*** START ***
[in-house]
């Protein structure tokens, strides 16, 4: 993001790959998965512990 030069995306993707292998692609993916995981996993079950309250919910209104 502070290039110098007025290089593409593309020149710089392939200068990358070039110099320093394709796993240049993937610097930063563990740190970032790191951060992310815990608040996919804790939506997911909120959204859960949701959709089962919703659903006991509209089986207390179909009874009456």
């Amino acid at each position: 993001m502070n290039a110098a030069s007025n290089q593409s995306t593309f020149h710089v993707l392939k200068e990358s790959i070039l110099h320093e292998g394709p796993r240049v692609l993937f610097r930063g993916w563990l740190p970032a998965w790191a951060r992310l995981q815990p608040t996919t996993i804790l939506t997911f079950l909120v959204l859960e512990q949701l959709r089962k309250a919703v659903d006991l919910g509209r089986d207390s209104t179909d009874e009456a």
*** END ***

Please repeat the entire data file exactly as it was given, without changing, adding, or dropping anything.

[in-house]
């Protein structure tokens, strides 16, 4: 993001790959998965512990 030069995306993707292998692609993916995981996993079950309250919910209104 502070290039110098007025290089593409593309020149710089392939200068990358070039110099320093394709796993240049993937610097930063563990740190970032790191951060992310815990608040996919804790939506997911909120959204859960949701959709089962919703659903006991509209089986207390179909009874009456």
């Amino acid at each position: 993001m502070n290039a110098a030069s007025n290089q593409s995306t593309f020149h710089v993707l392939k200068e990358s790959i070039l110099h320093e292998g394709p796993r240049v692609l993937f610097r930063g993916w563990l740190p970032a998965w790191a951060r992310l995981q815990p608040t996919t996993i804790l939506t997911f079950l909120v959204l859960e512990q949701l959709r089962k309250a919703v659903d006991l919910g509209r089986d207390s209104t179909d009874e009456a």